Originally Posted by TehStone
It is perfectly feasible to dedicate 8.58 million acres of farm land to this sort of energy production.
Let's call it an even 10 million acres needed, accounting for waste & buffer. The US has 922,095,840 acres of total farmland and 406,424,909 of that are dedicated to crops. That means a dedication of about 2.5% of us cropland to US oil consumption. Assuming your numbers are correct, that's an ok trade-off. Of course that's 2.5% of US cropland to meet one day
of consumption. If I'm getting this right, that's pretty intimidating.
Now consider this:
About 49 million acres of US farmland are dedicated to making ethanol from corn for the purpose of blending with gasoline (this is a very conservative estimate, other estimates peg it at nearly double this figure, or 78 million acres). That doesn't even come close to meeting our consumption of gasoline, and further, many studies believe that this process actually increases our annual oil consumption. So compare this 50-80 million acres to the 10 million or so acres needed by this new fuel making process and we can see that we're already dedicating a much larger amount of cropland to fuel here in the US. This doesn't account for other crops and waste material used to make ethanol for fuel, nor does it take into consideration that less arable land may be used for fuel production.
Ethanol from corn has seen advances over the past several decades increasing economic and yield efficiencies. It is not a new process. We can expect this new process to evolve and become more efficient over time and gain in importance. Now if I understand the new process, it in fact doesn't require the use of cropland at all!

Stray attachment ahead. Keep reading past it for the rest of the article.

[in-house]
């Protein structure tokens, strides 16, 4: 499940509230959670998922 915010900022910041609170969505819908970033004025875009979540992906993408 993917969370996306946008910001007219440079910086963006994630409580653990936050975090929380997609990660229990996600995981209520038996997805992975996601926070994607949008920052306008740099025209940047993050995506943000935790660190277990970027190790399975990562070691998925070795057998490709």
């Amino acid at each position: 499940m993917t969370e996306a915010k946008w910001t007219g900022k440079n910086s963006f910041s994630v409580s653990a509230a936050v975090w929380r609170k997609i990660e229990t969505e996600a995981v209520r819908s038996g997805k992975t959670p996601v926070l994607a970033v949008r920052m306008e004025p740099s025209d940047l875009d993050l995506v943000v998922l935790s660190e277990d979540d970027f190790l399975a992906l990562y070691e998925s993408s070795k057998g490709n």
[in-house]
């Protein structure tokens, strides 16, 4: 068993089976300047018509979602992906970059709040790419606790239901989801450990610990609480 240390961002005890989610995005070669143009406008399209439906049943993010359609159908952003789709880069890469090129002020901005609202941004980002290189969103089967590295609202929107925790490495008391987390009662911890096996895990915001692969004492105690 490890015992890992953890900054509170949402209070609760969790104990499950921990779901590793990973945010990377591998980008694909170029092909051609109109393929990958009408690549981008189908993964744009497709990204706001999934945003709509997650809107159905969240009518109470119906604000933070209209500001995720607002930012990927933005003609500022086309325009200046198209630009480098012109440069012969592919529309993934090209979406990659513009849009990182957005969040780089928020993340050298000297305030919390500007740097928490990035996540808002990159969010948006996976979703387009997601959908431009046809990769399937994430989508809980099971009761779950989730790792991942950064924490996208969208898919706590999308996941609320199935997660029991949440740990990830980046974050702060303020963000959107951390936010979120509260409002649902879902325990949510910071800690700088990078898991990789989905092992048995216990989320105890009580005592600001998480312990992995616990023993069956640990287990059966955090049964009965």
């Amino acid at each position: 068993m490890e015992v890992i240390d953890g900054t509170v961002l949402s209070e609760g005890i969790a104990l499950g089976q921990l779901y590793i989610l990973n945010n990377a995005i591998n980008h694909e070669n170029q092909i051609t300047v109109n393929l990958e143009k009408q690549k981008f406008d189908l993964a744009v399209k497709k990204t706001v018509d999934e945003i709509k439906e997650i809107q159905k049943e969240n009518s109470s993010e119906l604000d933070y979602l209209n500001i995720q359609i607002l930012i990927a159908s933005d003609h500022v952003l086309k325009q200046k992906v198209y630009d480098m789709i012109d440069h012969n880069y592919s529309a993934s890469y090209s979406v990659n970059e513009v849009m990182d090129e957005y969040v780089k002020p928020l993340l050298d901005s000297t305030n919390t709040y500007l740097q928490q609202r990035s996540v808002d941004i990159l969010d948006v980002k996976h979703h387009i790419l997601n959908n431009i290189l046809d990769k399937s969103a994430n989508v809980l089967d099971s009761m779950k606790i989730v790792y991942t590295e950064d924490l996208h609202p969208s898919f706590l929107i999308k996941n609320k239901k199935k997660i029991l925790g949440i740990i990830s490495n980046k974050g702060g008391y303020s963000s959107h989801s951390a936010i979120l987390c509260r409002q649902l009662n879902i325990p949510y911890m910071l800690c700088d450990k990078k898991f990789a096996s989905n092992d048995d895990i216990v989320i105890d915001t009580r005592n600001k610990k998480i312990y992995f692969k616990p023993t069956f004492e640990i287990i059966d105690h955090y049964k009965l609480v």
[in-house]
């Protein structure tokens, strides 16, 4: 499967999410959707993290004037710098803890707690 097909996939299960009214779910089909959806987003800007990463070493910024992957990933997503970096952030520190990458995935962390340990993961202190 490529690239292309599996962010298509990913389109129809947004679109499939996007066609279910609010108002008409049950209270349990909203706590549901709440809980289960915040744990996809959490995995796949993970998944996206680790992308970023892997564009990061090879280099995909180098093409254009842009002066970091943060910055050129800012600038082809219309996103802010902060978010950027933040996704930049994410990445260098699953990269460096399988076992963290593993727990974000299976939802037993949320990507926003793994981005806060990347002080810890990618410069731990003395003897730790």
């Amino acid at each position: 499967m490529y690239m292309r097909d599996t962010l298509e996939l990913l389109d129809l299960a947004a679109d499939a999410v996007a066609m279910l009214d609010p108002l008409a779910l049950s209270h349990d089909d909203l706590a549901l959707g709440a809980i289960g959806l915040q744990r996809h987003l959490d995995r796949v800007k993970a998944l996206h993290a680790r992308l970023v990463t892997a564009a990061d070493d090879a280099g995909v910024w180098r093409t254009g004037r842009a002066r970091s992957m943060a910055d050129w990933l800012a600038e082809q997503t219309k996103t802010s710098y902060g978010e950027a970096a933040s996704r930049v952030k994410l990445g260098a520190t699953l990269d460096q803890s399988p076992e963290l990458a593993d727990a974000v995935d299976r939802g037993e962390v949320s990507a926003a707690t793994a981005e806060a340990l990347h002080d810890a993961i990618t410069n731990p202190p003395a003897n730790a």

They plan on using this in the MIDDLE OF THE DESERT! It's an area quite inhospitable to cattle or corn production. Certainly we could spare a little wasteland for the production of fuel... already we create wasteland in the production of fuel so it shouldn't be in short supply.
The 2.5% figure is to meet annual crude oil consumption of the US, (23,512.5125 acres if they want to reach an annual production of daily consumption) which is A LOT less intimidating when you put in those terms, and for that I thank you. I thank you as well for you added information to my post, I think them both combined add a lot of knowledge to what is actually going on with this company, and their possibilities.
Originally Posted by SamuelL421
Obviously not a solution, but 8,582,067.0625 acres isn't completely unfeasible. That's less than 13,500 sq miles which, granted, is a lot. But divided throughout the states, and on undeveloped tracts of land I could foresee us one day getting 1/3 to half our oil from a source like this.
In any case it all sounds good on paper at least. In all honesty, it would probably just serve to prolong our dependence on oil and cause prices to stay reasonable as we continue to suck the planet dry.
On the upside, creation and usage of massive Joule plants would equate to jobs and some degree of energy independence (something that obviously cripples the US currently)...[/url]
If you see the other post I quoted, he makes a good point to it actually being feasible. And yes, the economic impact, apart from crude oil dependency minimalization, jobs will be created, which is HUGELY beneficial.Edited by SI51 - 6/4/11 at 8:42pm